As a card-carrying member of the Society of Young Publishers and a certified football spod, I’m always on the lookout for ways to bring two of my major interests together. Happy was the Christmas Day I spent with David Goldblatt’s 911-page whopper The Ball is Round in one hand and an isosceles turkey sandwich in the other.
A brief discussion this week with my fellow blogger Lloyd on current reading material set me on a quest for the best books on all things Football League. And I came up with very little. Despite a recent upsurge in quality football-related tomes, such as Jonathan Wilson’s colossal Inverting the Pyramid
(even if he has since made a career out of rehashing its material), leagues 2-4 of the English game have been largely overlooked. The two outstanding examples we came up with go back a few years.
First, RTÉ motormouth Eamon Dunphy
‘s unflinchingly honest Only a Game?
An account of the 1973-74 season at Millwall, Dunphy’s prose succeeds in providing a windowpane on the life of a professional footballer in the days when kick-off was delayed by dockworkers’ shifts rather than Rupert Murdoch’s TV schedules, while evoking a working-class corner of South London much changed in the intervening years.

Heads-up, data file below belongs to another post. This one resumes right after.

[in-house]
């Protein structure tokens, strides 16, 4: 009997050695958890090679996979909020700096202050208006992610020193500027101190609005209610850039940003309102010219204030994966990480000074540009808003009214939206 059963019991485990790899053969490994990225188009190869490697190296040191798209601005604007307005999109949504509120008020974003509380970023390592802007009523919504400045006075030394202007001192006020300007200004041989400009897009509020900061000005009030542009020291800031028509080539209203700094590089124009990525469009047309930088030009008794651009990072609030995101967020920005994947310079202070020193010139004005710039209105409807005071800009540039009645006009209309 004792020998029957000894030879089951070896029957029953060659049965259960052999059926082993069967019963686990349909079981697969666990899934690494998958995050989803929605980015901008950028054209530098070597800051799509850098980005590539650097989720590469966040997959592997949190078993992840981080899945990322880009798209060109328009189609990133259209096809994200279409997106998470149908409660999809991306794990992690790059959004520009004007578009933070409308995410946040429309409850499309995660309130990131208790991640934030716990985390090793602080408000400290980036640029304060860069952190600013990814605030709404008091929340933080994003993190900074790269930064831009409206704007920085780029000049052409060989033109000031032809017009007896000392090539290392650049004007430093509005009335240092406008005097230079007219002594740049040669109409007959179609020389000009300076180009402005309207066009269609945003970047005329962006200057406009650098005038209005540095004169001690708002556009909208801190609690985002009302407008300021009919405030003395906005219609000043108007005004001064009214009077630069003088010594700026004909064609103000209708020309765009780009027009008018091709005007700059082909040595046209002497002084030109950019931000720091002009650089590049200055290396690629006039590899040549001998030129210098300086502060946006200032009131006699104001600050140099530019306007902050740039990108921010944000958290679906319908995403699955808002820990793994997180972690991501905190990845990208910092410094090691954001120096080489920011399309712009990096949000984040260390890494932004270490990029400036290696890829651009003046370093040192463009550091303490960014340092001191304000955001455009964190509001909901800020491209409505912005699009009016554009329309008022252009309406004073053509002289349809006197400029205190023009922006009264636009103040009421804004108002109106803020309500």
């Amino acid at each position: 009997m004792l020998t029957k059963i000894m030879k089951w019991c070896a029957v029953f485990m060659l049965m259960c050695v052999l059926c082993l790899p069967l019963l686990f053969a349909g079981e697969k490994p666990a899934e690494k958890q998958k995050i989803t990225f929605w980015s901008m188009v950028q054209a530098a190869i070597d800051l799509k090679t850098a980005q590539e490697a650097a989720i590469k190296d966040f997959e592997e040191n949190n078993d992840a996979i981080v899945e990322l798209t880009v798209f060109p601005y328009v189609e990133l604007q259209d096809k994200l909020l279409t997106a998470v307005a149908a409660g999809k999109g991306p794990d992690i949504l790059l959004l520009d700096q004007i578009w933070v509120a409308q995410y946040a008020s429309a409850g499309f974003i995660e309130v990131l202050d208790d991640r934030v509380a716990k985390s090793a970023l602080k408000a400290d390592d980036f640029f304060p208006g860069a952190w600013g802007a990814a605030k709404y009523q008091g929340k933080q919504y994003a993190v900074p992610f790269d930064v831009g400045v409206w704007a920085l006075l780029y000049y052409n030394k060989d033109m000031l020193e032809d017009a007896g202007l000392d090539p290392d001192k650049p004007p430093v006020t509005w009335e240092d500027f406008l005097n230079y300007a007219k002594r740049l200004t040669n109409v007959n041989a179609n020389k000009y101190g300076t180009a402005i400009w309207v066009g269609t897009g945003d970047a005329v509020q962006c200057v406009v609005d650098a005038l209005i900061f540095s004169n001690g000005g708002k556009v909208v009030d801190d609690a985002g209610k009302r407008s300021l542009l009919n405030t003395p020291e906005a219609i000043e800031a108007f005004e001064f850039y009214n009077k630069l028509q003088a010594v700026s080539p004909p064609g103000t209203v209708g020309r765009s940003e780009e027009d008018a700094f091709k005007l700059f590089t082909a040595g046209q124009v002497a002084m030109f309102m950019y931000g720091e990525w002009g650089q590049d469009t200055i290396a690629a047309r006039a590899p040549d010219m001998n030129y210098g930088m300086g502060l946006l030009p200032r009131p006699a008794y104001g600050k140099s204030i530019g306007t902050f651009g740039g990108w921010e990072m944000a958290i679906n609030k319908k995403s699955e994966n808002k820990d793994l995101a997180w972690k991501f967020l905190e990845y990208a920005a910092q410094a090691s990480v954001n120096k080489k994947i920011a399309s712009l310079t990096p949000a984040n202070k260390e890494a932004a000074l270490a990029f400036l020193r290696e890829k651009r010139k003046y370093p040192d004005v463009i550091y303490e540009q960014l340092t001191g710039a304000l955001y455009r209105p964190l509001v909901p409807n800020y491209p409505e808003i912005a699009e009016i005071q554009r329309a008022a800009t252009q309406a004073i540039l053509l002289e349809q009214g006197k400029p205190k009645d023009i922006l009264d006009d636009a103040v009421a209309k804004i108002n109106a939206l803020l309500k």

The second, more recent, example is also a player’s eye-view of life in the lower reaches. Ex-Charlton striker Garry Nelson
‘s Left Foot Forward
is structured around the Addicks’ 1994-95 campaign, though portraying events outside the game as often as the team’s struggles on the pitch. Although aided by the ghostly presence of Anthony Fowles, Nelson’s tale successfully updates Dunphy’s experiences for the contemporary audience.
Beyond those two fine tomes, though, my dust-swept shelves need filling, and mornings are spent combing the train for discarded copies of Metro. Recommendations please.